Ol' Crazy PatIt’s been a while since I blogged about the inane stupidity that spews from the mouth of televangelist Marion “Pat” Robertson. That’s not to say he hasn’t been saying anything idiotic; it just means the idiocy he has been saying, isn’t something I found very remarkable. I mean … it’s Patty Robertson we’re talking about, after all! But yesterday, he offered up some ridiculous tripe that I find remarkable, not merely because it’s moronic (like everything else that comes out of his mouth) but because it was in response to a problem that fundamentalist Christians face. Right Wing Watch reports on his answer to a question about purchasing clothing in a second-hand store (locally-cached article):

After a viewer, Carrie, asked whether to follow her mom’s recommendation to pray away demonic spirits over her secondhand sweaters, Robertson recounted a story about “a witch who had prayed over a particular ring and asked for a spirit to come into it, and this Philippine girl was so attached to this ring, she had to buy it and all hell broke loose because she finally recognized what it was.”

“Can demonic spirits attach themselves to inanimate objects, the answer is yes,” Robertson said.

While Robertson noted that people don’t have to worry that every item they purchase is possessed by demons, he added: “Hey, it ain’t going to hurt anything to rebuke any spirits that happened to have attached themselves to those clothes.”

RWW offers video of this exchange, via Youtube:

Now, it’s easy to laugh at Robertson’s primitive religionism and its irrational concern about demons that may or may not be in second-hand clothing. It is funny that there are people in the 21st century United States who truly think this way. But really, given Christianity’s history, it’s not all that strange.

As a student of early Christianity, I’m aware that concerns of this sort date back nearly to the religion’s founding. Back in the first century CE, a lot of meat consumption (what there was of it, anyway) was associated with religious rites. It wasn’t entirely unlikely that any meat someone managed to buy might have been sacrificed to a pagan deity prior to it being butchered for sale. Because of this, a lot of Christians were very cautious about eating meat.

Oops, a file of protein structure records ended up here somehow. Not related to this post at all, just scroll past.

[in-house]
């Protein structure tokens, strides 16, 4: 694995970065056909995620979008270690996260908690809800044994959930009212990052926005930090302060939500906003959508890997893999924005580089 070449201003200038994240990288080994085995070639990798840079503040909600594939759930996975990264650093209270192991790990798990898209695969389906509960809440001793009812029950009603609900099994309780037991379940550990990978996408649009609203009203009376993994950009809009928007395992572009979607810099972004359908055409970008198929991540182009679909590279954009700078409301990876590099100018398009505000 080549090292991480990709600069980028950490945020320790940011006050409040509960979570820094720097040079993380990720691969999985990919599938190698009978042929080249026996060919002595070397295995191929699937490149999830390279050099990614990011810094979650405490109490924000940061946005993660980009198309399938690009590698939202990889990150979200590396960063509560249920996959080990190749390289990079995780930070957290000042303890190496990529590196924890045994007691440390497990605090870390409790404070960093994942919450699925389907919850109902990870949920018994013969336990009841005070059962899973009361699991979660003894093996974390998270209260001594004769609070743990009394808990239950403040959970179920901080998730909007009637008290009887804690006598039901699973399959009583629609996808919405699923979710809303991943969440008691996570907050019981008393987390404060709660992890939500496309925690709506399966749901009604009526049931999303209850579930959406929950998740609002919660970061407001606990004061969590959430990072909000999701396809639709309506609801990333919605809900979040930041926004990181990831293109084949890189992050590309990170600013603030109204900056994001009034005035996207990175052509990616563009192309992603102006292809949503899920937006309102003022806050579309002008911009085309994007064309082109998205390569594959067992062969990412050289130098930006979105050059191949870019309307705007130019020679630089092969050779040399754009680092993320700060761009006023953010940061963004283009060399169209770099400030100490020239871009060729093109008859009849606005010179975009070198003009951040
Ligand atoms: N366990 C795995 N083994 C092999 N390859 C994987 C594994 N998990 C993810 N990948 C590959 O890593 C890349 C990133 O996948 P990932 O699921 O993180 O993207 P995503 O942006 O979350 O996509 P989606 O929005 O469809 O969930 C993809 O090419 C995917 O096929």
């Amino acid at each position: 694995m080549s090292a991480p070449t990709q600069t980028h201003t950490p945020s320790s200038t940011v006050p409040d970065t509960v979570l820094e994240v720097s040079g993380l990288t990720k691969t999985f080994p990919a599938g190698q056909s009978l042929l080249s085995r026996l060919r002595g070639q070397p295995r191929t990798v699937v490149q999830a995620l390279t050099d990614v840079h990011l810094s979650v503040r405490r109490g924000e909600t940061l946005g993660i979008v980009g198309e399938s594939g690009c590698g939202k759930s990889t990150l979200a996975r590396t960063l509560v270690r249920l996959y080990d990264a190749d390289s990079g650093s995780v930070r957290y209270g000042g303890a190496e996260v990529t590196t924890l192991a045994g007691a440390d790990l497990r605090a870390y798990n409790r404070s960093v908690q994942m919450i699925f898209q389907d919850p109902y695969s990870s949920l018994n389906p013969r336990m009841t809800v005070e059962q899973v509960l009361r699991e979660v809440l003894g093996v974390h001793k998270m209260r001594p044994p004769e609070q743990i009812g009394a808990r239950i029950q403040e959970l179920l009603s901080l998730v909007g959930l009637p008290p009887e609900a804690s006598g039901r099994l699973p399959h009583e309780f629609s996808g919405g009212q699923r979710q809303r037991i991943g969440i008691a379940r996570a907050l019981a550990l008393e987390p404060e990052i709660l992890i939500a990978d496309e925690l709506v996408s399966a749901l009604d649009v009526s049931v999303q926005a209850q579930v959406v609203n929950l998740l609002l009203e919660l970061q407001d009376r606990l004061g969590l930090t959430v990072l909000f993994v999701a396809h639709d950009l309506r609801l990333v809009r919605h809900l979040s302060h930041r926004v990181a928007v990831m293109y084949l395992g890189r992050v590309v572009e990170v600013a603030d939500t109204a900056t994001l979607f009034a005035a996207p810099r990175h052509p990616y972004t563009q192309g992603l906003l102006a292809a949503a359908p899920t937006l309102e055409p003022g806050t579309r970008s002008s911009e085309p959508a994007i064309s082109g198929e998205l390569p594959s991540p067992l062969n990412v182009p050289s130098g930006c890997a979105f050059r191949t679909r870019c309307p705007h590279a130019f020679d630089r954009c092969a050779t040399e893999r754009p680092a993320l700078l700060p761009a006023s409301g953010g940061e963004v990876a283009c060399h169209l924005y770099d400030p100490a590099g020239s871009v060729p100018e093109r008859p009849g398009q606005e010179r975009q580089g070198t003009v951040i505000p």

As it turns out, this anxiety shows up a couple times in the New Testament. In 1 Corinthians Paul writes that, since there’s only one god and idols don’t represent anything real, there’s no harm in eating such meat:

Therefore concerning the eating of things sacrificed to idols, we know that there is no such thing as an idol in the world, and that there is no God but one. For even if there are so-called gods whether in heaven or on earth, as indeed there are many gods and many lords, yet for us there is but one God, the Father, from whom are all things and we exist for Him; and one Lord, Jesus Christ, by whom are all things, and we exist through Him. However not all men have this knowledge; but some, being accustomed to the idol until now, eat food as if it were sacrificed to an idol; and their conscience being weak is defiled. But food will not commend us to God; we are neither the worse if we do not eat, nor the better if we do eat. (1 Corinthians 8:4-8)

Since an idol’s deity isn’t real, there’s no harm in eating meat sacrificed to it. The sacrifice itself was meaningless, so the meat is untainted.

Even so, this was such a contentious issue in the early Church, that Paul suggests Christians should avoid eating sacrificed meat, if it’s a problem for someone else (see 1 Corinthians 8:9-13). Elsewhere, Christians are advised to avoid eating sacrificed meat, likewise in the name of promoting harmony (see Acts 15:28-29).

What I find remarkable is that the position Paul laid out, way back in the 1st century … i.e. that idol-sacrifice is meaningless, therefore meat can’t be profaned … is a more rational and mature position than Patty Robertson’s. He claims that demons are real and they actually can infest objects, and might conceivably be found in second-hand clothing, therefore Christians must de-demonize all second-hand clothing before bringing it into their homes. Patty is actually more backward and primitive in his thinking, than the apostle Paul was.


Photo credit: Random Factor, via Flickr.

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